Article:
VOL. 133 | NO. 58 | Wednesday, March 21, 2018
Last Word: SCS Plans For $15, IRIS Matinees and The Hard Hit Fund
By Bill Dries
“From a financial standpoint, we need our fans back and we need them back now.” University of Memphis president David Rudd breaking the university’s silence on the basketball coaching change that was made formal Tuesday with the announcement that Penny Hardaway is indeed the new coach. And Hardaway had a lot to say that Tigers fans and Memphians wanted to hear.
New Tigers basketball coach Penny Hardaway makes his debut Tuesday on campus.
Another former Tiger player, Tony Madlock, is returning as part of Hardaway’s staff – the only staffing decision Hardaway confirmed Tuesday. And hours after the announcement at the U of M, word that East High’s Alex Lomax who had committed to play for Wichita State has been released from that commitment. Still waiting as this goes up on dollar figures from Hardaway’s contract, which is a public record.
Of course this means the East High School team that just won a state championship is now looking for a new coach. Shelby County Schools board member Kevin Woods at Tuesday evening’s board work session playfully asking: “Do we want to consider counter offers and whether we can keep him at East?”
Hardaway is the third Tigers basketball coach in the history of the program to have played for the Tigers. In the last week or so there have been a lot of references to the most recent – Larry Finch. The first Tigers player to become coach was Wayne Yates, who transferred to Memphis as a player following his sophomore year at New Mexico State University in 1957. And after sitting out a season, he led the Tigers to a berth in the 1961 NIT. Yates returned to Memphis at the end of the 1960s as an assistant to first Moe Iba and then Gene Bartow. He was coach between Bartow and Dana Kirk.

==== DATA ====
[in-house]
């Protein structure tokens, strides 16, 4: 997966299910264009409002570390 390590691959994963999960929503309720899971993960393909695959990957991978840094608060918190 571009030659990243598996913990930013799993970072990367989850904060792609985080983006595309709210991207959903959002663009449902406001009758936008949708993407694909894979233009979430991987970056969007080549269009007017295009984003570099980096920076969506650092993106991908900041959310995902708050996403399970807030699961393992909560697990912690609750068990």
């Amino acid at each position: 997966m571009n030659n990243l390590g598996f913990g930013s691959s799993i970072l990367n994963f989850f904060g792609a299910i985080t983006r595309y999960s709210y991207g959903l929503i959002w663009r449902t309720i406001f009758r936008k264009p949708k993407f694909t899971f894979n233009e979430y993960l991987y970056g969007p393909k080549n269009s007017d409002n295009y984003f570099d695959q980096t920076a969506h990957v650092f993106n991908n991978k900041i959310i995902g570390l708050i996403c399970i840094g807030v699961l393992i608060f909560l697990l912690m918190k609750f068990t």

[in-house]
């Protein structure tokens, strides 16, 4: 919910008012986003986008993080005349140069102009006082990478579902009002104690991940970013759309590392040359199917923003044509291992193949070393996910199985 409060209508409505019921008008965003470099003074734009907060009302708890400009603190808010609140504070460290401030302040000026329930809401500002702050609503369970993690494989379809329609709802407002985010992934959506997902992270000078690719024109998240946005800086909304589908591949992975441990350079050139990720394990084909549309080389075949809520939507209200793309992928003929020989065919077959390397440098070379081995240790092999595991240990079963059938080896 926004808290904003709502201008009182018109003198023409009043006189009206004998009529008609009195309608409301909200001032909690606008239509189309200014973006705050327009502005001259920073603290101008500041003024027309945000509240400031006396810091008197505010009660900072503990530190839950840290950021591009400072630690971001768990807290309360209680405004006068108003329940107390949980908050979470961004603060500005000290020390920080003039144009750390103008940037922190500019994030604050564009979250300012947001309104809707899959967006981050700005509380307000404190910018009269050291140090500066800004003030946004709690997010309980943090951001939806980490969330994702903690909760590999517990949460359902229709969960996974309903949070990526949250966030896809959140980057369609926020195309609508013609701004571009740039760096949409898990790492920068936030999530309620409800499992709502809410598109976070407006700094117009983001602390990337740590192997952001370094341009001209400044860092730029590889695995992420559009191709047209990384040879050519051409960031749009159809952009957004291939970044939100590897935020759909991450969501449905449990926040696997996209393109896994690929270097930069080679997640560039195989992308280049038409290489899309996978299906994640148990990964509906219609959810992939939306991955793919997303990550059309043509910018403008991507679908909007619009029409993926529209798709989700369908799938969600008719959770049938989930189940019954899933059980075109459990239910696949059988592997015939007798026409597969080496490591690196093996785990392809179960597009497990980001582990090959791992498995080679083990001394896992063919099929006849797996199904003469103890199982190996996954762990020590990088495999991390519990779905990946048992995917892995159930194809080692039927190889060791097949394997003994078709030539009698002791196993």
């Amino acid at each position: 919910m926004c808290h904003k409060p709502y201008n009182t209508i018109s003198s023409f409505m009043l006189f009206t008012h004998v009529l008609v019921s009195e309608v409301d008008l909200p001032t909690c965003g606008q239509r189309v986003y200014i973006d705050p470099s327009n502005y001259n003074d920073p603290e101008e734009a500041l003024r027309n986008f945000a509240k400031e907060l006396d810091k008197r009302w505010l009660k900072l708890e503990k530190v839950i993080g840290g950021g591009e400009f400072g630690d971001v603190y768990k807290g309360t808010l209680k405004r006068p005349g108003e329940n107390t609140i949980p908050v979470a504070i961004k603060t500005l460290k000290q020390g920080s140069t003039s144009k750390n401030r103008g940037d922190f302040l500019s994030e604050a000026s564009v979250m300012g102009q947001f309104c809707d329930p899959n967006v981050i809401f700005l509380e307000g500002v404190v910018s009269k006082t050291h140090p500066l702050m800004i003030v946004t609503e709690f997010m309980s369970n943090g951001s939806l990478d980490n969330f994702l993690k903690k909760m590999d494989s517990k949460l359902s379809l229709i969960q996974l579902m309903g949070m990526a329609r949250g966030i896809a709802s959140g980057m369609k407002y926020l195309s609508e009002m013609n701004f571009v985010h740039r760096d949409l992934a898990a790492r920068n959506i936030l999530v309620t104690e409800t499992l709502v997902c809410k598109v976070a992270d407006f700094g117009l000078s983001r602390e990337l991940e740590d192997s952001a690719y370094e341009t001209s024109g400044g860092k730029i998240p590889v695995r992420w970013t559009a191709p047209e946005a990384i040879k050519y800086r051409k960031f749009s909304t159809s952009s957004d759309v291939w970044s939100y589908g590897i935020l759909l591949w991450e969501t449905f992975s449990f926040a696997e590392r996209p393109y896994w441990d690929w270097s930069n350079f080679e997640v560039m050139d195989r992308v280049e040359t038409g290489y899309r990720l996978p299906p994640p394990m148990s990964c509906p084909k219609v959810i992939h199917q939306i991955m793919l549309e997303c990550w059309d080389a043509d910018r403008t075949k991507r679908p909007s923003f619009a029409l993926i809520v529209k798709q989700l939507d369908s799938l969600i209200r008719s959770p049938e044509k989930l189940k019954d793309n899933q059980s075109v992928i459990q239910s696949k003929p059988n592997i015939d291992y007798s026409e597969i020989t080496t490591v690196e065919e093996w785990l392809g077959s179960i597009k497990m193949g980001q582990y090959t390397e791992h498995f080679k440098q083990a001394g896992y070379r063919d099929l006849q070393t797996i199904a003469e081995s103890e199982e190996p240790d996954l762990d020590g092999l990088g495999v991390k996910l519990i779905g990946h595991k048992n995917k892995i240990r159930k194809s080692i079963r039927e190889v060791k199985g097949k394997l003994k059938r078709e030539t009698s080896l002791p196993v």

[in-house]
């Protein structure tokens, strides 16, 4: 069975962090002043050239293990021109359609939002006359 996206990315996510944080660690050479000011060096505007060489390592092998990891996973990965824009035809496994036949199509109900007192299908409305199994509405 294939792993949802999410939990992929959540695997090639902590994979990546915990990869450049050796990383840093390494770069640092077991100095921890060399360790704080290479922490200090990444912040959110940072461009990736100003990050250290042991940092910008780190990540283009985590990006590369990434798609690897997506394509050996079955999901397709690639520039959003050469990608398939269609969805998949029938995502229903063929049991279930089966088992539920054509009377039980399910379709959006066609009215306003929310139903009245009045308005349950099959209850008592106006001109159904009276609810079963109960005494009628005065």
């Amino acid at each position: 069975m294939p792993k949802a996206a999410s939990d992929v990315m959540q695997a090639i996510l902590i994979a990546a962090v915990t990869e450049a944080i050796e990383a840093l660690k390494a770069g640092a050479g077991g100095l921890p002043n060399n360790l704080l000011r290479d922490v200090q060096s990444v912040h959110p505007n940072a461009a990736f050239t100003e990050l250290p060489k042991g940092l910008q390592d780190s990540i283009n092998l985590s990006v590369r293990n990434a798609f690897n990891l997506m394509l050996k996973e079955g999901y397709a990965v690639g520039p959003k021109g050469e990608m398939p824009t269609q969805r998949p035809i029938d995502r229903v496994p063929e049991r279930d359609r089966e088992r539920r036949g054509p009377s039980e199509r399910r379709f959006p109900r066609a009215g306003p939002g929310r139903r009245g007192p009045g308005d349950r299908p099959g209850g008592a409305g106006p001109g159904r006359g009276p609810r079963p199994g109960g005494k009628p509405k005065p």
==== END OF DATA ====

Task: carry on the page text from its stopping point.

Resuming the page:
FedEx has turned over evidence from its security systems to authorities investigating the latest bomb blast in Texas that injured a worker Tuesday at its facility near San Antonio. The FBI thinks the explosion is related to a series of bomb blasts in Austin. FedEx founder Fred Smith talked about the incident on the company’s earnings call Tuesday as well as commenting on the impact of federal tax reform – which he views as favorable – and the White House tariff plan – which he does not view favorably.
Shelby County Schools superintendent Dorsey Hopson cites the National Civil Rights Museum –University of Memphis report on poverty in Memphis since 1968 in his plan to raise the minimum pay for SCS employees to $15 an hour. This gets voted on by the SCS board in about a month although every school board member expressing an opinion at the Tuesday night work session favored the plan. Some want to make a $15 an hour minimum a requirement for vendors to do business with SCS. Hopson quoted Dr. Martin Luther King Jr. in explaining his decision which includes putting pencil to paper on the cost of this. It will mean boosting the pay of about 9 percent of the school system’s 12,000 employees.